With the new coronavirus pandemic in full swing and amid a shortage of face masks in our local pharmacies, let’s learn something new about this (now) really precious object.
According to the book by John L. Spooner titled “History of Surgical Face Masks: The myths, the masks, and the men and women behind them,” face masks first appeared at the end of the 19th century and were used by doctors during surgery to prevent bacteria from entering wounds.
In 1910, China adopted them to stop the spread of pneumonic plague. Since then, they have been used by people all over the globe as a means of protection from air pollution or a disease.
A girl wears a gas mask as protection during air attack. Hackney, Great Britain, 1938. (AP Photo) Continue reading »
For many comic book fans, Barbara Gordon has been known as the definitive version of Batgirl, one of the main superheroines of DC Comics. The character made her comics debut 50 years ago in the January 1967 issue of Detective Comics and has gone through many changes, most notably becoming paralyzed in the 1980s graphic novel The Killing Joke and eventually becoming super hacker Oracle. Batgirl had been portrayed many different times up until Barbara Gordon resumed the role in DC Comic’s relaunch in 2011. Take a look at the evolution of Batgirl, including two earlier characters who inspired Gordon’s character, in this infographic from Fun.com. Continue reading »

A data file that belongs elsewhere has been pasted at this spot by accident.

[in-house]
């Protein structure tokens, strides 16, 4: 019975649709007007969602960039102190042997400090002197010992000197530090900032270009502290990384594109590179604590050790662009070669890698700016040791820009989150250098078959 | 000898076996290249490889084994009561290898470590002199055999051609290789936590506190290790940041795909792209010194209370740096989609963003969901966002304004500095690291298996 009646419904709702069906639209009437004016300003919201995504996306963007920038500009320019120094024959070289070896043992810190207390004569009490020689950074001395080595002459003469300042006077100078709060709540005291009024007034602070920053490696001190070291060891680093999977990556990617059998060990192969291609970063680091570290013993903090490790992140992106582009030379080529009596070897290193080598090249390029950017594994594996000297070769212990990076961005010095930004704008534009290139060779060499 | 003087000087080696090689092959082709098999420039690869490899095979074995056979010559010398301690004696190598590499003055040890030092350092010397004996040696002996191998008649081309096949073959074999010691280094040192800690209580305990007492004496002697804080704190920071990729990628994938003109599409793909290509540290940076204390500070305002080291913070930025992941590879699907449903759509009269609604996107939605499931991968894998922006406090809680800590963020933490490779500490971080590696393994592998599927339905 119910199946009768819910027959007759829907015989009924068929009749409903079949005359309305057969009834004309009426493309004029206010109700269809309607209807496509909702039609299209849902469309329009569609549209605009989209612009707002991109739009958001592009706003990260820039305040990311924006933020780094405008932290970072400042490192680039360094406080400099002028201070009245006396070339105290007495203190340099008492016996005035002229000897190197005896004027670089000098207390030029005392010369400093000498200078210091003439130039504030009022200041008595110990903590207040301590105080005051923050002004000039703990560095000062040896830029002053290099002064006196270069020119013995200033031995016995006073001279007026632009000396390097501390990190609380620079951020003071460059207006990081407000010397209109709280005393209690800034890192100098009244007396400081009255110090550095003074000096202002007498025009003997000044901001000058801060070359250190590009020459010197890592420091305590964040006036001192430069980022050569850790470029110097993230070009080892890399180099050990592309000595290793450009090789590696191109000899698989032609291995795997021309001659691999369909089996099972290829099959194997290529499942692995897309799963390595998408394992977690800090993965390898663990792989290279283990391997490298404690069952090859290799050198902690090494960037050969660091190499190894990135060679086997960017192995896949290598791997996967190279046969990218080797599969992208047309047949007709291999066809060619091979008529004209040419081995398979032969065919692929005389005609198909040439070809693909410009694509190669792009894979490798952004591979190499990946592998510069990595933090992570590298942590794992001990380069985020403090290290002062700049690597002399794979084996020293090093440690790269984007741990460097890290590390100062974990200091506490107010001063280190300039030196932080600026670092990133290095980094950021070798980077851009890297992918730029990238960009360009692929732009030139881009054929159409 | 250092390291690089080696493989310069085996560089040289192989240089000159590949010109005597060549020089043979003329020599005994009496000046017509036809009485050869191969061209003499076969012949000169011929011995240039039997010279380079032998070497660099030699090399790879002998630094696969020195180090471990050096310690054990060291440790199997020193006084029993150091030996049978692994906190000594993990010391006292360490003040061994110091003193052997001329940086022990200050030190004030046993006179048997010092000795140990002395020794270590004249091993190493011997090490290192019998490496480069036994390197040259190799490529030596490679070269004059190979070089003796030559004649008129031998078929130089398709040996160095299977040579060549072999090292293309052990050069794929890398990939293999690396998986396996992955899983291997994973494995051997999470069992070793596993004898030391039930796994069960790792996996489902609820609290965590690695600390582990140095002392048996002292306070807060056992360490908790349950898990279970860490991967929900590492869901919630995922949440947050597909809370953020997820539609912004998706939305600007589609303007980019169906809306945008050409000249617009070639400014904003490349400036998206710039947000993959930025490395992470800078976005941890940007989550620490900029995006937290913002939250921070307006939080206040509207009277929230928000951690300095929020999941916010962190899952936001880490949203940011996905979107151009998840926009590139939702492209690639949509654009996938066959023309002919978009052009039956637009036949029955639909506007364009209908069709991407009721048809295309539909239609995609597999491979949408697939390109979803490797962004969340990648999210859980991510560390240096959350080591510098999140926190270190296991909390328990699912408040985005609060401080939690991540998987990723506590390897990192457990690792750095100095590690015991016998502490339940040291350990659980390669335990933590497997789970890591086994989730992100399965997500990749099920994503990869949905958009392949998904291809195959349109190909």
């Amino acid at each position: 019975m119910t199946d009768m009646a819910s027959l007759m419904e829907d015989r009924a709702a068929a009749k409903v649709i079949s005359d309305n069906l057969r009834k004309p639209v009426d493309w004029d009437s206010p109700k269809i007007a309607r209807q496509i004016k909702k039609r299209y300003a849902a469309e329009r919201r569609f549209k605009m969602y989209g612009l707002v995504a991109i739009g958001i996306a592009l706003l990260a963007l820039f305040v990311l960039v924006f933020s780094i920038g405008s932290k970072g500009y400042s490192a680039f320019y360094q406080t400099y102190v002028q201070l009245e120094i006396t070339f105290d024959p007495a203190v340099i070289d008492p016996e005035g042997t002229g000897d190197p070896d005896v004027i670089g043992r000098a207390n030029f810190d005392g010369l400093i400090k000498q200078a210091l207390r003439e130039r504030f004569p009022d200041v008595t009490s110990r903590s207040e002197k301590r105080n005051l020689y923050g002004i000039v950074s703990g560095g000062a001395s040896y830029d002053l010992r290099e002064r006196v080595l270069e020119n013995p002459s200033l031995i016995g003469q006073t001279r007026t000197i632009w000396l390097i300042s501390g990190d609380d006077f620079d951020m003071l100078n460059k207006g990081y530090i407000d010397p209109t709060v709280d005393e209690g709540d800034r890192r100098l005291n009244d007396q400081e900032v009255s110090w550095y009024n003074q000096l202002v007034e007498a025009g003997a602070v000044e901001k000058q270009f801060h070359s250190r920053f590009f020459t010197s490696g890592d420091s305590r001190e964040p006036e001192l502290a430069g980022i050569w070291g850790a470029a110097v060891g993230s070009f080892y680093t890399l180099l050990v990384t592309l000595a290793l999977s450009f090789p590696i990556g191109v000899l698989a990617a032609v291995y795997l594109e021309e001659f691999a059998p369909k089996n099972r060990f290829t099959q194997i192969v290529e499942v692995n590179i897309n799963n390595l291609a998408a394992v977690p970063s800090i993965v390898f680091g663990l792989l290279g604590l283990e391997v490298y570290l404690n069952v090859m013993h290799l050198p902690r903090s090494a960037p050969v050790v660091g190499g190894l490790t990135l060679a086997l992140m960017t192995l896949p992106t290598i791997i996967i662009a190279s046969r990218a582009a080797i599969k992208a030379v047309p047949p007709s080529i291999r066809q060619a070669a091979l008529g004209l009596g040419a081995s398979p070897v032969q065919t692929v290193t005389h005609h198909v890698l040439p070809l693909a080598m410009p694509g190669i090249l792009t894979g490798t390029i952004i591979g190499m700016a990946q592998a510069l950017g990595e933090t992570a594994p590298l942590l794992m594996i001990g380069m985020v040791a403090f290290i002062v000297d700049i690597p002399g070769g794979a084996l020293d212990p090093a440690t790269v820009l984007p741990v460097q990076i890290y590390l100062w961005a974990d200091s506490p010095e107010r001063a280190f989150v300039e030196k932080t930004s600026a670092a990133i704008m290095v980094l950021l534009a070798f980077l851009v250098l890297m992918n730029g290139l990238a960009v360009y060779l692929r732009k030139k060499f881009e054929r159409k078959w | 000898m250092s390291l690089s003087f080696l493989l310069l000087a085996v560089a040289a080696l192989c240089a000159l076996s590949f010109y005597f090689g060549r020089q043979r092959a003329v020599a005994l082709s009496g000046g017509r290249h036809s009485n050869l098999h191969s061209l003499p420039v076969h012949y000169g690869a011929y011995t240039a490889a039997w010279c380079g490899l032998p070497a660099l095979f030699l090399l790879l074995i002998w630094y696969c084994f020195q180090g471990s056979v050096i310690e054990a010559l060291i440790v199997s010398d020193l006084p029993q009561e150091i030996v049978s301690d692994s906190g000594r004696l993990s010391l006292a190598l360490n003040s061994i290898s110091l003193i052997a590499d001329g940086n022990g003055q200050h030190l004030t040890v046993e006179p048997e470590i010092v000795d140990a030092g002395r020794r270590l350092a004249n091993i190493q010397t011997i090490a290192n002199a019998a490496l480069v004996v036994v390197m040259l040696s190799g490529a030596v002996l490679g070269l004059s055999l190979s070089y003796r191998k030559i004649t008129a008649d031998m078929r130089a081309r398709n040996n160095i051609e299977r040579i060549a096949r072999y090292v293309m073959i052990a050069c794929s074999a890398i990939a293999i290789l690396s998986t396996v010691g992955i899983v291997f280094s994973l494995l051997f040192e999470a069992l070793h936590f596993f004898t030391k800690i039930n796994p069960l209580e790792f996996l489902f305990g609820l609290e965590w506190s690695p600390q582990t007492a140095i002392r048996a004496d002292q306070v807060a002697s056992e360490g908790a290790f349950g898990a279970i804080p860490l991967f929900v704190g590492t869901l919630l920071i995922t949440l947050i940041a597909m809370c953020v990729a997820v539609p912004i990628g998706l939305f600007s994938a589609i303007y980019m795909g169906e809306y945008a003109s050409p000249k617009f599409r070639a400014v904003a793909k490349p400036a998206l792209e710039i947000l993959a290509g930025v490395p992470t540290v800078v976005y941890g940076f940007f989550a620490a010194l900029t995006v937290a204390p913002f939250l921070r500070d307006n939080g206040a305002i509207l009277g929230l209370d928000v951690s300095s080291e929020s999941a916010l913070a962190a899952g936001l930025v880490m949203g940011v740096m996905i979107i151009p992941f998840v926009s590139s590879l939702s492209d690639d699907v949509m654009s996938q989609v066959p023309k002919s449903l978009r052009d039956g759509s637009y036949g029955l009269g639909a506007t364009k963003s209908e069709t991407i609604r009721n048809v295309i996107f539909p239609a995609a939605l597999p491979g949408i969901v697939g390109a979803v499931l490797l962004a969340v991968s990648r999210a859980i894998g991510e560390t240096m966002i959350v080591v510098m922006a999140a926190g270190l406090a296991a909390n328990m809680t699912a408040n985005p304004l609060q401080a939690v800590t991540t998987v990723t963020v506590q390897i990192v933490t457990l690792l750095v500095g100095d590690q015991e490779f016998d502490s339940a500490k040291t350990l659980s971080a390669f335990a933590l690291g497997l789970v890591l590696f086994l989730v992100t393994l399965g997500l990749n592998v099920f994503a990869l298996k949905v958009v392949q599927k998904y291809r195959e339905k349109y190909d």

2011 marks the 100th anniversary of Chevrolet. During these 100 years the company developed over a hundred different types of cars, vans and trucks. All of those cars, vans and trucks have something in common: they all contain speedometers.
Speedometers are those kind of items you look at thousands of times during your life, without ever really noticing. You notice the speed, not the meter. And if you do notice the meter chances are you don’t realize someone actually designed it. The company probably even did some research beforehand. Research regarding the readability of typefaces, the right size of the numbers and the space between them.
The latest version of the Planet of the Apes doesn’t depart from the franchise’s apocalyptic outlook, but it does make the earlier efforts look technically dated.
Planet of the Apes (1968). The original Planet of the Apes film, starring Charlton Heston as the time-displaced astronaut Taylor, was an immediate box office and critical hit when it was released in February 1968. Based on the French novel, La planete des singes, by Pierre Boulle (who also wrote Bridge over the River Kwai) it tells the story of group of astronauts who crash land on what they think is an alien planet, only to discover it’s a post apocalyptic Earth ruled by apes. The script, originally penned by science fiction legend Rod Serling, underwent many rewrites. Continue reading »
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